I also would like to concur with the last commentator. I didn't work very hard to get to Stanford and neither did most of my peers. We were all just freaking smart. I do think that we will soon see what happens when the cognitive elites take power. As The Bell Curve suggests, this is slowly happening now because it was only in the 1960s that the elite schools became so selective based on intelligence, rather than class. Bush and Kerry are the last of their generation to be able to get into a top 5 school without stellar grades and scores. Either we will stop having politicians with Harvard backgrounds or our politicians will have high IQs. I am not sure that the second option is better than the first.

Mark said...

There's no way out of the fact that more and more we'll be governed by the super bright... - ricpic

Which is why Al Gore and John Kerry were our last two presidents.

I agree with you that being ruled by the superbright is not a good thing. Can anyone this side of Manhattan honest-to-God say they'd want a 100 Chuck Schumer's in the US Senate?

The superbright may perform brilliantly an all kinds of tests, but they also have a way of revealing how much disrespect they have for mere hoi polloi.

The bigger problem isn't that the superbright and superrich are winning elections, but that they're pulling all the strings and financing the campaigns. This morning's USA Today noted that of all the money raised in prediential campaigns the first half of 2007, $4.5 million came from one zip code alone - 10021.

Martin said...

"

There's no way out of the fact that more and more we'll be governed by the super bright, which to me is a tragedy. Experience has taught me that you're better off, on average, under those who have been banged around a bit by life: less arrogant, less manipulative and less likely to systematically lie to the peasantry. Instead we'll get more and more of the arrogant shits who already dominate the public square.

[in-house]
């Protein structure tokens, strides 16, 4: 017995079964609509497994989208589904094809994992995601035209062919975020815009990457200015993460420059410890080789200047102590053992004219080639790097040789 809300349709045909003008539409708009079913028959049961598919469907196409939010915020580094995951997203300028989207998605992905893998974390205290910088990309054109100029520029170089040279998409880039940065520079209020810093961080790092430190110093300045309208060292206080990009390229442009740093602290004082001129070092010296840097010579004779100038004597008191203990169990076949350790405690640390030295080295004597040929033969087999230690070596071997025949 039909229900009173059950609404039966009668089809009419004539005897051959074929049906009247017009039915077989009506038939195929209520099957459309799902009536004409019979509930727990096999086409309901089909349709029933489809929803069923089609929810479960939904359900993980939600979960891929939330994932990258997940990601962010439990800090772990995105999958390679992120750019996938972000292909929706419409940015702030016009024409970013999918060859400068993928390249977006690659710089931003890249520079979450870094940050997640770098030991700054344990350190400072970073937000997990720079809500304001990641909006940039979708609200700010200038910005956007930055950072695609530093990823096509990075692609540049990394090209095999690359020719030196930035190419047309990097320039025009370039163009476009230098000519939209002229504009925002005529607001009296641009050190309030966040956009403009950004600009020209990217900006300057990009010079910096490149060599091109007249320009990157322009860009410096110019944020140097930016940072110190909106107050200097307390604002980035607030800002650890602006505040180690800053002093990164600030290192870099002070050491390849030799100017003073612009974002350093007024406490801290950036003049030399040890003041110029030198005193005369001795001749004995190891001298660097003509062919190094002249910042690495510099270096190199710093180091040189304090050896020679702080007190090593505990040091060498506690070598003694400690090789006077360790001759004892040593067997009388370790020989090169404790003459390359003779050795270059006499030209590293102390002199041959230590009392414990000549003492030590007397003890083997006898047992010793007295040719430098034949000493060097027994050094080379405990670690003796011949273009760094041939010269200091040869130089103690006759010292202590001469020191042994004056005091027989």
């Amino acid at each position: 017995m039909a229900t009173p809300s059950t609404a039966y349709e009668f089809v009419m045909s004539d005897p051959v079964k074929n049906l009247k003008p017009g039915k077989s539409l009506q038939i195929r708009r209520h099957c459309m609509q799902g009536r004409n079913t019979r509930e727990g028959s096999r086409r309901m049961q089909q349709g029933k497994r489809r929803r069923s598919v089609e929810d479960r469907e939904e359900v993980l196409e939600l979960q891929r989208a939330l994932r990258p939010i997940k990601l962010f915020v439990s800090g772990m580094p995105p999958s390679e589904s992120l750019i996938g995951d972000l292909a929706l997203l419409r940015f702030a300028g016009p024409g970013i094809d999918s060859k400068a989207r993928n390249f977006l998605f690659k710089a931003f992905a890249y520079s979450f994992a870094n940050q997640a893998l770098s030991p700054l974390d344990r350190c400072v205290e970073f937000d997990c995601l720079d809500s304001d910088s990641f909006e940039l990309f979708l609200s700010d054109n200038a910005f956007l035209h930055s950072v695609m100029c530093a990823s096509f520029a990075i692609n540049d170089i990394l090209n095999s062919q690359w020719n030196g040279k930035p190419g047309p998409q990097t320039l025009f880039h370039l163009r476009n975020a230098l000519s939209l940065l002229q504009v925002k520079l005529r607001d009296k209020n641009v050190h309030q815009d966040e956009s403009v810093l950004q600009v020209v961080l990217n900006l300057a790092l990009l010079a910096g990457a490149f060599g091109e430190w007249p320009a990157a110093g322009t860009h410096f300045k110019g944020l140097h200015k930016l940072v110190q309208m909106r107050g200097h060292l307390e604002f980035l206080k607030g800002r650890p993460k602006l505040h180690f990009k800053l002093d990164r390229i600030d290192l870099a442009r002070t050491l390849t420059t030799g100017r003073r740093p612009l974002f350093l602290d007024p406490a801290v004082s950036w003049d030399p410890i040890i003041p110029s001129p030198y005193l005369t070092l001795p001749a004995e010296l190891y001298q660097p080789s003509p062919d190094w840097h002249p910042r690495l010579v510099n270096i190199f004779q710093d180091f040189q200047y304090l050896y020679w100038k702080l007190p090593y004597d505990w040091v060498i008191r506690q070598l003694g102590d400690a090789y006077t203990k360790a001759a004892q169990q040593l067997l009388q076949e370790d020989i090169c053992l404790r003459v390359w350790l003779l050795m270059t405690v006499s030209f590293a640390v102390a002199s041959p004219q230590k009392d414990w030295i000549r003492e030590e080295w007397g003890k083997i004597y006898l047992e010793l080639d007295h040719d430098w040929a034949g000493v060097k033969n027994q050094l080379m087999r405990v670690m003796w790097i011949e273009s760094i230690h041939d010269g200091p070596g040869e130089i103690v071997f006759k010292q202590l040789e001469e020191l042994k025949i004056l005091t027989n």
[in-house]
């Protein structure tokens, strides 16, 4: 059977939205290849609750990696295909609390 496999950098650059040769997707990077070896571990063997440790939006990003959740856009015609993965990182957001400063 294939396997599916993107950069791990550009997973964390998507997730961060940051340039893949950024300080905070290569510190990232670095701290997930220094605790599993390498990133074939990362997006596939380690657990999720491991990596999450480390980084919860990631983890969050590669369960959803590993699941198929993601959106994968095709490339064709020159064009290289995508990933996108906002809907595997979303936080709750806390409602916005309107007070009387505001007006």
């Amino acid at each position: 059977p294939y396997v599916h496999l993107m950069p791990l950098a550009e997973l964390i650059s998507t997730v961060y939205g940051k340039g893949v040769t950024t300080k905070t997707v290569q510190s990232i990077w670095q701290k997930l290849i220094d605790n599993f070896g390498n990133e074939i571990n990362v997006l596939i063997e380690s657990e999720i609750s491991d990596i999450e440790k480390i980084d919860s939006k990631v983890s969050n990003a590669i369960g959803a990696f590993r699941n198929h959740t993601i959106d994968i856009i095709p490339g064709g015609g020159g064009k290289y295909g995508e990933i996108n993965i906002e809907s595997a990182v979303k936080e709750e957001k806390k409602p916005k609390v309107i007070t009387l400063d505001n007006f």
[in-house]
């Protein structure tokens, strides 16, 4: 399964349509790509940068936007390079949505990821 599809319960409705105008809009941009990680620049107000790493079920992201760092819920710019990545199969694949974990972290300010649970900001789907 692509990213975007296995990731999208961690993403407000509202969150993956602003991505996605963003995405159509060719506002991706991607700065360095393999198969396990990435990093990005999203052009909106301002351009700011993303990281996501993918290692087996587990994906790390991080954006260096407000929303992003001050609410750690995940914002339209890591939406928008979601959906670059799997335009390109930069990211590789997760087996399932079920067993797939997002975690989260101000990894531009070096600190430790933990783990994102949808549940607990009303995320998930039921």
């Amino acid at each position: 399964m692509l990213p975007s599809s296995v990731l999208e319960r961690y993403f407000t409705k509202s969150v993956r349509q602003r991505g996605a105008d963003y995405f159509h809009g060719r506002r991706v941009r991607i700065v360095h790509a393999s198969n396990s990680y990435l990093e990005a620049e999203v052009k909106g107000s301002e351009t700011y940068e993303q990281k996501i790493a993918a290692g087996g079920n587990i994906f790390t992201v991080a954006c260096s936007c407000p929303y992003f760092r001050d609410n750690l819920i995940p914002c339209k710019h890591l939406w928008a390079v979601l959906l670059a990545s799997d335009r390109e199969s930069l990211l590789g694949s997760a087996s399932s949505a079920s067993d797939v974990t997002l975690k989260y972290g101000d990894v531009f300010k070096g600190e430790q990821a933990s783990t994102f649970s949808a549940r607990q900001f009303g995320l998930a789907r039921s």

By ricpic, at 8/16/2007 3:13 PM"

Too true. Smarter is not necessarily better in public life. Among the smarter presidents of the last 50 years were Nixon, Carter, and Clinton. More middling intellects included Eisenhower, Kennedy, and Reagan. A pattern begins to emerge (G.W. Bush seems to be an outlier - arrogant and not so bright, a bad combination).

I don't want dummies running the government, but I certainly wouldn't want to put super-smart people in positions of authority over me either.

dearieme said...

If Bush II is "not so bright", so is Kennedy, ho was careless enough to leave a measured IQ on record.

Jedster said...

I applied to Yale, Harvard, Princeton, Swarthmore, and Brown. Only Princeton rejected me. I went to Yale.

There's a lot of things that go into the admissions process that are unfair, whether or not this is one of them.

For example, several kids in my HS were legacies at Harvard and Yale and got in at least in part because of their family money.

On the other hand, I'm sure their family money helped me get financial aid, without which I could not have attended.

Regardless, I doubt the particular fix you allege is taking place. If you combine the math of the 2nd poster with the reality that there is probably not a huge amount of stanford/harvard overlap with the fact that legacy students tend to apply to only ONE school because they KNOW they will be accepted (and being rejected from another school while getting into their legacy would be humiliating) the math probably makes sense.

Mark said...

Either we will stop having politicians with Harvard backgrounds or our politicians will have high IQs. I am not sure that the second option is better than the first.

Mitt Romney went to BYU. John McCain went to Annapolis. Giuliani went to Manhattan College. Clinton went to Wellesley. Obama went to Occidental then transferred to Columbia.